Nihtilah Lugubris

Nihtilah Lugubris

Nihtilah Lugubris
Mai multe idei de la Nihtilah
Poludnica (Lady Midday) - a noon demon in Slavic mythology. She was usually pictured as a young woman dressed in white that roamed field bounds. She assailed folk working at noon causing heatstrokes and aches in the neck, sometimes she even caused madness.

Poludnica (Lady Midday) - a noon demon in Slavic mythology. She was usually pictured as a young woman dressed in white that roamed field bounds. She assailed folk working at noon causing heatstrokes and aches in the neck, sometimes she even caused madness.

'Grýla' by Þrándur Þórarinsson. Grýla, is in Icelandic mythology, a horrifying monster and a giantess living in the mountains of Iceland. She is said to come from the mountains at Yuletide in search of naughty children. The Grýla legend has been frightening to the people of Iceland for many centuries - her name is even mentioned in Snorri Sturluson’s thirteenth century Edda. Most of the stories told about Gryla were to frighten children – her favorite dish was a stew of naughty kids...

'Grýla' by Þrándur Þórarinsson. Grýla, is in Icelandic mythology, a horrifying monster and a giantess living in the mountains of Iceland. She is said to come from the mountains at Yuletide in search of naughty children. The Grýla legend has been frightening to the people of Iceland for many centuries - her name is even mentioned in Snorri Sturluson’s thirteenth century Edda. Most of the stories told about Gryla were to frighten children – her favorite dish was a stew of naughty kids...

Dierdre of the Sorrows. Classic Irish folklore.

Dierdre of the Sorrows. Classic Irish folklore.

Real witch & cauldron

Real witch & cauldron

The Huldra is a seductive forest creature found in Scandinavian folklore. (Her name derives from a root meaning "covered" or "secret".) In Norwegian folklore, she is known as the skogsrå or skogsfru/skovfrue (meaning "Lady (read, counterpart of a Lord) of the forest").

The Huldra is a seductive forest creature found in Scandinavian folklore. (Her name derives from a root meaning "covered" or "secret".) In Norwegian folklore, she is known as the skogsrå or skogsfru/skovfrue (meaning "Lady (read, counterpart of a Lord) of the forest").

Irish Halloween Folklore..... Have you ever heard of a pooka? The “Pooka” or in Irish púca (Irish for spirit/ghost), is primarily a goblin like creature in traditional Irish folklore. The pooka is considered to be both a bringer of good and bad fortune. The pooka could either help or hinder rural and mariner communities. The goblin like creatures were said to be shape shifters which could take the appearance of black horses, goats and rabbits. http://www.TheIrishJewelryCompany.com/

Irish Halloween Folklore..... Have you ever heard of a pooka? The “Pooka” or in Irish púca (Irish for spirit/ghost), is primarily a goblin like creature in traditional Irish folklore. The pooka is considered to be both a bringer of good and bad fortune. The pooka could either help or hinder rural and mariner communities. The goblin like creatures were said to be shape shifters which could take the appearance of black horses, goats and rabbits. http://www.TheIrishJewelryCompany.com/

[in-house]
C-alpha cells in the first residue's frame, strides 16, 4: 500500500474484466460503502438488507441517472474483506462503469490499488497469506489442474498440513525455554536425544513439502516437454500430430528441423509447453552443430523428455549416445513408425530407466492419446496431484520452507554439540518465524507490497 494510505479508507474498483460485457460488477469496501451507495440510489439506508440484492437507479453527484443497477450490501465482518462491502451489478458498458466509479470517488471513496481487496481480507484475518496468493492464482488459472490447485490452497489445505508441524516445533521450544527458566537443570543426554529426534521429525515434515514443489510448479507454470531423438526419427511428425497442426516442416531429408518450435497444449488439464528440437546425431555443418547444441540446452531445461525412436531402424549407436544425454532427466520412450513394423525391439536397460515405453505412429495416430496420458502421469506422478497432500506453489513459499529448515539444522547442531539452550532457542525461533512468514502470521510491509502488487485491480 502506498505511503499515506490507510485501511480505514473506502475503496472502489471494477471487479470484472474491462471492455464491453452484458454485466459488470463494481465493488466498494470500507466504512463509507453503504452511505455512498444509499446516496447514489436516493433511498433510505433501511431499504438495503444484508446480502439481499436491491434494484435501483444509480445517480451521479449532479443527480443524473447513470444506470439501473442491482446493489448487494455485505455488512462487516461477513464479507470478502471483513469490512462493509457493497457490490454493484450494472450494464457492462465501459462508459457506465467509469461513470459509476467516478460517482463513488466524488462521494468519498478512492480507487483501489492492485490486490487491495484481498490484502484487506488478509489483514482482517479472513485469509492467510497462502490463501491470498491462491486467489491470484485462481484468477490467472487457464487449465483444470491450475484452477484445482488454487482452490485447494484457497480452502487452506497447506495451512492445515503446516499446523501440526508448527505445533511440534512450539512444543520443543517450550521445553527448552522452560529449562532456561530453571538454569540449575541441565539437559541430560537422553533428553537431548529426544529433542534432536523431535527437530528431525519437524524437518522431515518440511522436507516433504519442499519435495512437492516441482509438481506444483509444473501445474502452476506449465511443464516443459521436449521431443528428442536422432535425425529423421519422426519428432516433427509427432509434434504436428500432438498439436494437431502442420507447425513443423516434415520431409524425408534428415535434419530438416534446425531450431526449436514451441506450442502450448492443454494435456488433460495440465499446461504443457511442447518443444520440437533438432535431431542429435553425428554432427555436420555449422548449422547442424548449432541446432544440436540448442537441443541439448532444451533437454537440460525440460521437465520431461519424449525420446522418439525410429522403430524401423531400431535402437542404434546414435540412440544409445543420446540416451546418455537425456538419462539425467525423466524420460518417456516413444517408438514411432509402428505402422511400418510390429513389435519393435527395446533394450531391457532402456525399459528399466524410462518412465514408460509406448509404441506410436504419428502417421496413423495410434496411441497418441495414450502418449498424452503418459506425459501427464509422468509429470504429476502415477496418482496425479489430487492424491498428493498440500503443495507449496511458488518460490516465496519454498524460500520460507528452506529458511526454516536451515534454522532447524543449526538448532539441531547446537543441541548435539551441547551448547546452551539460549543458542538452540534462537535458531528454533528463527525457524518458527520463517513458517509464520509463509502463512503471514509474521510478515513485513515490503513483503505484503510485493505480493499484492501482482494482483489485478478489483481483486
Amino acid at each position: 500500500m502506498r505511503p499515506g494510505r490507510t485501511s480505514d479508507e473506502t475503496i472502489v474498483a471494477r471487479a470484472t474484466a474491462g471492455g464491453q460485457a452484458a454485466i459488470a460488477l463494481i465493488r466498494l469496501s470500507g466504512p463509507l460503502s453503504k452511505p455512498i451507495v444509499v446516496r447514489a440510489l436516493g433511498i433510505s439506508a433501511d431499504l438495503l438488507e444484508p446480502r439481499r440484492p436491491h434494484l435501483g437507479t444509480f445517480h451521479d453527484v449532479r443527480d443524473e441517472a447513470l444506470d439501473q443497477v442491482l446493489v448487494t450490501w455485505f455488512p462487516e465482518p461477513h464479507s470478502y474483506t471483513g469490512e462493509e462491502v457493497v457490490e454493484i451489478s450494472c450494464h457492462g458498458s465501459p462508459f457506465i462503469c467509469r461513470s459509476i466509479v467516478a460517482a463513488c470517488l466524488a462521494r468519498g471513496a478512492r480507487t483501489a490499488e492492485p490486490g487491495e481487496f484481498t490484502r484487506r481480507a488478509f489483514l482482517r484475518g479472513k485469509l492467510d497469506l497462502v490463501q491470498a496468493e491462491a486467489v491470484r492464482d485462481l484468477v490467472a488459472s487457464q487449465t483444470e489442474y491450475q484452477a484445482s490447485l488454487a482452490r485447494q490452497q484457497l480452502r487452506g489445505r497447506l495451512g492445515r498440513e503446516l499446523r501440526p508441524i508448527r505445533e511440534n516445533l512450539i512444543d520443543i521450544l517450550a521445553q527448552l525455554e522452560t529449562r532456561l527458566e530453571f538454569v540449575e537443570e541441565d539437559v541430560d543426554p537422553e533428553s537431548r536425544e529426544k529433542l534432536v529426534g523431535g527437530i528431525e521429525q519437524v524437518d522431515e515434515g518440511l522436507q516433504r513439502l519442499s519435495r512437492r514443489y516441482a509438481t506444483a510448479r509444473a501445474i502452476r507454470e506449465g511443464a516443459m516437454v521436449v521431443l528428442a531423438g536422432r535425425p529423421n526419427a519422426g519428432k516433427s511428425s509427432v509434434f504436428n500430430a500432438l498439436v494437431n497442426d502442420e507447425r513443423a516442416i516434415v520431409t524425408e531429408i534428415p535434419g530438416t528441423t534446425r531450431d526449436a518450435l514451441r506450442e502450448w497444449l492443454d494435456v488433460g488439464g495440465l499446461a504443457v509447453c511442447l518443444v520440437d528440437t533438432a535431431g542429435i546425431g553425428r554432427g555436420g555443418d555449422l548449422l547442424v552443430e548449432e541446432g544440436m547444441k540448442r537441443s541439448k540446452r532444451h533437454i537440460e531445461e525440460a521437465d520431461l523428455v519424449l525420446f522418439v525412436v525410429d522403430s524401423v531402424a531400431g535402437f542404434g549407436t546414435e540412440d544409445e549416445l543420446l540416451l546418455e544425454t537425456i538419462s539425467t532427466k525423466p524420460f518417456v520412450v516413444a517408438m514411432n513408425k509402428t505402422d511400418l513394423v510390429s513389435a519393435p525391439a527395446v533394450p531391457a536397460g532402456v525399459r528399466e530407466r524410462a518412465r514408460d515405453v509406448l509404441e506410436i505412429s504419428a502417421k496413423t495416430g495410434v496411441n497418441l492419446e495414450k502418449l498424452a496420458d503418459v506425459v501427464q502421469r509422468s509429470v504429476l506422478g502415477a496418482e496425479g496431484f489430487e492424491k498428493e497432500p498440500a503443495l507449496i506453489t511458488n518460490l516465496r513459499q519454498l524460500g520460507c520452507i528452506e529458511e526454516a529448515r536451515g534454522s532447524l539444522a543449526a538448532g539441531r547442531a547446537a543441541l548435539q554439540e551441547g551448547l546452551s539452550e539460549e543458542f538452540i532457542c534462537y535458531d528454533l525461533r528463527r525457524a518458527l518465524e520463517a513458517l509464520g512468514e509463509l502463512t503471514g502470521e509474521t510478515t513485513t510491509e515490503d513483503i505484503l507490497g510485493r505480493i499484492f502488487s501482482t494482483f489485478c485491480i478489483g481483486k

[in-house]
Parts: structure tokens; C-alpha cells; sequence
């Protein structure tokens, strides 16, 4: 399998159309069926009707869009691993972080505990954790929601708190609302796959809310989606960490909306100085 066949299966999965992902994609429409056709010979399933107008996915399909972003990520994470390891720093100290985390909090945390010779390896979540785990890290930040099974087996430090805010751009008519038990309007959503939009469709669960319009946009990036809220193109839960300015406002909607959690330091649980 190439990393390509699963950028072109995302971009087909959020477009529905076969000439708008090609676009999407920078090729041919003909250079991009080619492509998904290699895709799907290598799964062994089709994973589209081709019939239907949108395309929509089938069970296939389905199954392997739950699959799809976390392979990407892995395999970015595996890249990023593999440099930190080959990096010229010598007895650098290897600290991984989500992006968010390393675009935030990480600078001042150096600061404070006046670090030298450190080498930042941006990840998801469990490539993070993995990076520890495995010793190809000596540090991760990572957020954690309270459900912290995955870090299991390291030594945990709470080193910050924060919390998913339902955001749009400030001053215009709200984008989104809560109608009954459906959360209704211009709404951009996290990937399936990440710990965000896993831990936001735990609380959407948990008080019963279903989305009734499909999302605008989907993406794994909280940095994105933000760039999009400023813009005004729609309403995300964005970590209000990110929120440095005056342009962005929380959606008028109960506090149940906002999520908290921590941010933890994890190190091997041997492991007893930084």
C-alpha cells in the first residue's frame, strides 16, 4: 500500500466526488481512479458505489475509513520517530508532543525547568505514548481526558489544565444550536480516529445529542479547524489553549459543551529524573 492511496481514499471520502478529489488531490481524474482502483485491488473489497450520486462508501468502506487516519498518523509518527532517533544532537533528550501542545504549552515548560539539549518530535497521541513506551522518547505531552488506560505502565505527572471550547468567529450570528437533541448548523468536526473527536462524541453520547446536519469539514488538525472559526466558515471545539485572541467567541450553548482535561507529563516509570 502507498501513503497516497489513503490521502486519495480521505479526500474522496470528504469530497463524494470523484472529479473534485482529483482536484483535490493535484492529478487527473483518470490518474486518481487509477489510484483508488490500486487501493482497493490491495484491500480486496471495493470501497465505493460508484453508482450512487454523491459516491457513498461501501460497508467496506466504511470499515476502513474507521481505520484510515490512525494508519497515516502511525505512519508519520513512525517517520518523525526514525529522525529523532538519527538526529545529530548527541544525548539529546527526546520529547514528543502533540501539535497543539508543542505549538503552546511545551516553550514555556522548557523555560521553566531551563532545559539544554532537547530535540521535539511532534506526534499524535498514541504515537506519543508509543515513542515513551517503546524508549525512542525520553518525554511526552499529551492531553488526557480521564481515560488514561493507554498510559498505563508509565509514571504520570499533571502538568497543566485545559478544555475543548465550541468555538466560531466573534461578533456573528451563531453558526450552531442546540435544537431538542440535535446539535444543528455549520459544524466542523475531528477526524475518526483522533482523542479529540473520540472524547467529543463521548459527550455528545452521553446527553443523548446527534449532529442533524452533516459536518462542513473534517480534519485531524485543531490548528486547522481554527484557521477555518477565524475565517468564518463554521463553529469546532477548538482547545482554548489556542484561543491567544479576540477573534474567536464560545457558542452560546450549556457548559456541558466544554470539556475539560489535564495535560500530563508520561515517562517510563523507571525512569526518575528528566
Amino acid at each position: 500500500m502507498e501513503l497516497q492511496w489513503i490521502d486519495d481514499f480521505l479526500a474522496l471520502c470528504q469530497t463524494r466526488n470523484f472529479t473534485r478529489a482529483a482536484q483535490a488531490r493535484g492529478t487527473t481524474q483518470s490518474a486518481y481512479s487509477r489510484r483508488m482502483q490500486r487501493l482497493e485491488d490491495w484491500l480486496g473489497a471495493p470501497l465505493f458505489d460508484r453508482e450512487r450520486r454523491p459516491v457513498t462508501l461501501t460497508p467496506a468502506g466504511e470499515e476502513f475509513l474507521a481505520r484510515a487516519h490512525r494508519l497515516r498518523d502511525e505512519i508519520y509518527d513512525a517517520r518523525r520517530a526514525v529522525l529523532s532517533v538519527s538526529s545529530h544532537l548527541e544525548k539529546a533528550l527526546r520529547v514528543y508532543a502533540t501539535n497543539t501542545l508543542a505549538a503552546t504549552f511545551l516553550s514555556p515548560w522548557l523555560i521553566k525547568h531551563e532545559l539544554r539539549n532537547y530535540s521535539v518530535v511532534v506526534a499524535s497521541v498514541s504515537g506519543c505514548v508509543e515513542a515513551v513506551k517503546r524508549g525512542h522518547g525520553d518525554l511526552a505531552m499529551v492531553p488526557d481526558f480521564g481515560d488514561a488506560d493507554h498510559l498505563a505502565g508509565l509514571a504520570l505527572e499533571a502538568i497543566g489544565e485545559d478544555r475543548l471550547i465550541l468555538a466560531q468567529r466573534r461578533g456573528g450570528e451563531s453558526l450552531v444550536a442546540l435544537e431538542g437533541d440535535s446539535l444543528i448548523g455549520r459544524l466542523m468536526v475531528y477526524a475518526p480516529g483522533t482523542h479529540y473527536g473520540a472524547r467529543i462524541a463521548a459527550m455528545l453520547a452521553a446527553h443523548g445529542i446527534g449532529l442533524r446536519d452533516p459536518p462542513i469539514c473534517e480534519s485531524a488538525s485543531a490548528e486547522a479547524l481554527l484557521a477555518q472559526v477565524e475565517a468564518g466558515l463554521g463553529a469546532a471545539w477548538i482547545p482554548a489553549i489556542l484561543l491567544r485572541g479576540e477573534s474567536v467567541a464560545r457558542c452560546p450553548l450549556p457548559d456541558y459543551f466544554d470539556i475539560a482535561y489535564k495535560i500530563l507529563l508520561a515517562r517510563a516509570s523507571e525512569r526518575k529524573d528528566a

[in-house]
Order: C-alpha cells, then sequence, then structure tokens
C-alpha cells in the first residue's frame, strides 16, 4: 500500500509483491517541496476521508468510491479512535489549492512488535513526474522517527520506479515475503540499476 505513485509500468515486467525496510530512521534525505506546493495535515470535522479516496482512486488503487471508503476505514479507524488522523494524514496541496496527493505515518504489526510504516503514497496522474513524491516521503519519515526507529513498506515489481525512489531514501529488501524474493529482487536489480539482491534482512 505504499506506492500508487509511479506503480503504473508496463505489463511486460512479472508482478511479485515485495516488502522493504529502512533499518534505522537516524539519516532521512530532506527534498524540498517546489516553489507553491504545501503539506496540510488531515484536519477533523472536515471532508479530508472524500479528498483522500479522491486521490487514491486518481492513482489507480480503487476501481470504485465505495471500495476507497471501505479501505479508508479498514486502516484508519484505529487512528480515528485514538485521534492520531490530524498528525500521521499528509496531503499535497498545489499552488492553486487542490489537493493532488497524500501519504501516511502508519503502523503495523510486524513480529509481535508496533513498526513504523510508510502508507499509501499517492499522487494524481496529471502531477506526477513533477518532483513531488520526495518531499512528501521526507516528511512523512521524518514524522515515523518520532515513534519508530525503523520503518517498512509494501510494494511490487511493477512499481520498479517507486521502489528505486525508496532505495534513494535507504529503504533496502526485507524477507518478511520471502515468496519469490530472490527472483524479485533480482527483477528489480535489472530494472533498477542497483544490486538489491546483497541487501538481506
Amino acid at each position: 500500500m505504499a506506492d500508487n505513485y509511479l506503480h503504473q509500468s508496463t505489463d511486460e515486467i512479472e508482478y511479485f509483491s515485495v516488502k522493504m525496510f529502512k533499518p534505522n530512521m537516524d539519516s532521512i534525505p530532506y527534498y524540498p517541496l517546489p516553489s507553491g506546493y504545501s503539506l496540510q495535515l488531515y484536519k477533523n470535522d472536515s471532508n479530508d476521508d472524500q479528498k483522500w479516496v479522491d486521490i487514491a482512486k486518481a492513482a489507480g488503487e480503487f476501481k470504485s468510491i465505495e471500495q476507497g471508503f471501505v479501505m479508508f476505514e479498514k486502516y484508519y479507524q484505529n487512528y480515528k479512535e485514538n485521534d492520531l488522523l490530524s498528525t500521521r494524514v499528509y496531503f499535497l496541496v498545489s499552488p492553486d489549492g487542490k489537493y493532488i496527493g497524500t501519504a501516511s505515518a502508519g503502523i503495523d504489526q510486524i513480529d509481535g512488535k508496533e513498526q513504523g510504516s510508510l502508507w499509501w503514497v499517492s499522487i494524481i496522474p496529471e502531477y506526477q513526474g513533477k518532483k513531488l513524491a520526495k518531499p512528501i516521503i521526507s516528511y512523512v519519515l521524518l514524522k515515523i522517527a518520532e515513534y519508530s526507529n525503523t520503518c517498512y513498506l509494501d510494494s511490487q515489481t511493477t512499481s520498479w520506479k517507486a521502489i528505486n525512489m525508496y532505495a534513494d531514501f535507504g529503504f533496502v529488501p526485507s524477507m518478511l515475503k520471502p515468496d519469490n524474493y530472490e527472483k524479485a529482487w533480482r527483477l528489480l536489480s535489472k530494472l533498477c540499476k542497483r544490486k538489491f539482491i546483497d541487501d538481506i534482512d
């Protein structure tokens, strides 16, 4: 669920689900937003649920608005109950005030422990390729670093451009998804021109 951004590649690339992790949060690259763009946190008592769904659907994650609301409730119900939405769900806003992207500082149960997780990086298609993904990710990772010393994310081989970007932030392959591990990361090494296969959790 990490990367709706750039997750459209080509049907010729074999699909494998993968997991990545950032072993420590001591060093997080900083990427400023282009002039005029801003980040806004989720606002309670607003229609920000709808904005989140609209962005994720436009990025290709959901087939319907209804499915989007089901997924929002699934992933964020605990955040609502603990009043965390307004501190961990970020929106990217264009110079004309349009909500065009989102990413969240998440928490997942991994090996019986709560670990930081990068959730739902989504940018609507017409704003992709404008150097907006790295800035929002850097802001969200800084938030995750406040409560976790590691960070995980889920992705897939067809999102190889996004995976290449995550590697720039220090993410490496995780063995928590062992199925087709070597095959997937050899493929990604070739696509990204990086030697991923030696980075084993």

This is Krampus. In the folklore of Alpine cultures, Krampus comes along with St. Nick on Christmas. Good children get presents, and bad children get stuffed in a satchel by a black demon, carried home to his lair and roasted alive. Now BE GOOD.

This is Krampus. In the folklore of Alpine cultures, Krampus comes along with St. Nick on Christmas. Good children get presents, and bad children get stuffed in a satchel by a black demon, carried home to his lair and roasted alive. Now BE GOOD.

SELKIE    [noun]    (also known as silkies or selchies) mythological creatures found in Faroese, Icelandic, Irish, and Scottish folklore. The word derives from earlier Scots selich, (from Old English seolh meaning seal). Selkies are said to live as seals in the sea but shed their skin to become human on land. The legend apparently originated on the Orkney and Shetland Islands and is very similar to those of swan maidens.

SELKIE [noun] (also known as silkies or selchies) mythological creatures found in Faroese, Icelandic, Irish, and Scottish folklore. The word derives from earlier Scots selich, (from Old English seolh meaning seal). Selkies are said to live as seals in the sea but shed their skin to become human on land. The legend apparently originated on the Orkney and Shetland Islands and is very similar to those of swan maidens.

Will O the Wisp Legend | The mysterious ignis fatuus or will o'the wisp ~ photo

Will O the Wisp Legend | The mysterious ignis fatuus or will o'the wisp ~ photo

Buruburu - Forest-dwelling ghost that causes victims to shiver violently

Buruburu - Forest-dwelling ghost that causes victims to shiver violently